The FCC's wireless work is just beginning

Phil GoldsteinThe current FCC, led by Julius Genachowski, has had a roller coaster of a first year, and it is likely to get bumpier.

Much of the FCC's first year was consumed by the months-long task of assembling the national broadband plan, which was mandated by Congress and released in March. As commissioners have noted several times, the plan is not self-executing, and the FCC is now going through the complicated process of turning the plan's scores of recommendations into actual policy. And the FCC has already started issuing orders based on the plan, including ones intended to achieve its main wireless goal: unleashing 300 MHz of spectrum within the next five years and 500 MHz within the next 10 years.

And beyond the broadband plan, the FCC under Genachowski also has initiated numerous inquiries, including into truth-in-billing, early-termination fees and bill shock in the wireless market.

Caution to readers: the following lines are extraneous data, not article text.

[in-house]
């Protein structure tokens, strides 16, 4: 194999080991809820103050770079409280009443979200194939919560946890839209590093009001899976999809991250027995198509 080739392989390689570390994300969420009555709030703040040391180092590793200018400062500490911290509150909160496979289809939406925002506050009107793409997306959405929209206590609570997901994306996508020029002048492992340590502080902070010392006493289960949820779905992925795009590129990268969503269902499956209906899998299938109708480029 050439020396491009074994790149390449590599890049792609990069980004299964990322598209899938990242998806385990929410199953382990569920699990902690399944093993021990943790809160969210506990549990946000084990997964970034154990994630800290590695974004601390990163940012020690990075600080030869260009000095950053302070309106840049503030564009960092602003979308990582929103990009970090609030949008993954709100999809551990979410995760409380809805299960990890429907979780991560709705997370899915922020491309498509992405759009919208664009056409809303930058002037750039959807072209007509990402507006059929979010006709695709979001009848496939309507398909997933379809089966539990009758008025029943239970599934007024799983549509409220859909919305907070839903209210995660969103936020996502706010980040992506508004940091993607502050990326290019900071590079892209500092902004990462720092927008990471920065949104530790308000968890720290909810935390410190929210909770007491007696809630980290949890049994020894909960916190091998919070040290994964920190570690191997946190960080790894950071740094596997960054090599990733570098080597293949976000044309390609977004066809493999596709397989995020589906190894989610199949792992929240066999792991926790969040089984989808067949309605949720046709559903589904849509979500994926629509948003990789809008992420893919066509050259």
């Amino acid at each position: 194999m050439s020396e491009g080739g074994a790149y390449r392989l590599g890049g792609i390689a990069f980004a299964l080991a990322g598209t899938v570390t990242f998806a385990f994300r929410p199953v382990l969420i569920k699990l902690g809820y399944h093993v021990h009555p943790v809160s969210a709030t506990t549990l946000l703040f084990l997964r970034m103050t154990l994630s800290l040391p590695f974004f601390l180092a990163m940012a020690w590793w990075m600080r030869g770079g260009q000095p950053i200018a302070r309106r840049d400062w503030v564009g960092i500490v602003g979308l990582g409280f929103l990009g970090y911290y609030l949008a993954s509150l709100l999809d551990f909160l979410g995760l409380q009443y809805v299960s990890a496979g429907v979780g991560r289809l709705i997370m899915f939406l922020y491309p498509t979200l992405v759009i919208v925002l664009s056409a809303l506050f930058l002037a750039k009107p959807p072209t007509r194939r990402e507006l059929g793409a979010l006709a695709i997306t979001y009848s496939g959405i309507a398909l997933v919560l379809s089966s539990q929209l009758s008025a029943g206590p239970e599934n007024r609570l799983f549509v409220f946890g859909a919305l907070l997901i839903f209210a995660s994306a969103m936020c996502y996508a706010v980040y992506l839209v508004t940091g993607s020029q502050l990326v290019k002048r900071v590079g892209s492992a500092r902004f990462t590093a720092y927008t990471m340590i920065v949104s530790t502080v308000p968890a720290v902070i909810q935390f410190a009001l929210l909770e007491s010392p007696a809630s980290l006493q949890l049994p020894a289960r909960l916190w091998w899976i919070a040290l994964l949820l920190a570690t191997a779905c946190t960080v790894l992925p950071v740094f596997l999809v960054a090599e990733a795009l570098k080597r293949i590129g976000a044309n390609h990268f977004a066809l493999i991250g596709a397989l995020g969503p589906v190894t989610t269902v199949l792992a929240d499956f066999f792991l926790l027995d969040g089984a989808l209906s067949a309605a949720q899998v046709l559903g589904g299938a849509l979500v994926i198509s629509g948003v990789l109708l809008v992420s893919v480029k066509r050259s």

However, despite its activities, the commission has let a number of potentially important issues to wireless slip off its plate. For example, complains over handset exclusivity and debate on what to do with white spaces spectrum continue into the agency's second year.

The FCC's approach to these diverse topics--collecting data and gathering input from all interested stakeholders--has frustrated some, who wish the commission would just take more decisive action, most notably on what to do with the D Block of the 700 MHz band and net neutrality. However, as Mitchell Lazarus, a telecom lawyer and partner at the Washington-area law firm Fletcher, Heald & Hildreth, told me: "It always takes longer to do something when you get all the viewpoints, and I don't fault the commission for making the effort to hear all sides."

With all of this in mind, FierceWireless put together a special report looking at six key wireless issues--handset exclusivity, roaming, white spaces, the D Block, increasing wireless spectrum and net neutrality--currently in front of the FCC, and assessed what has happened so far and what's likely to happen next. The FCC has done a lot of work in a year, but I think its job is just beginning. --Phil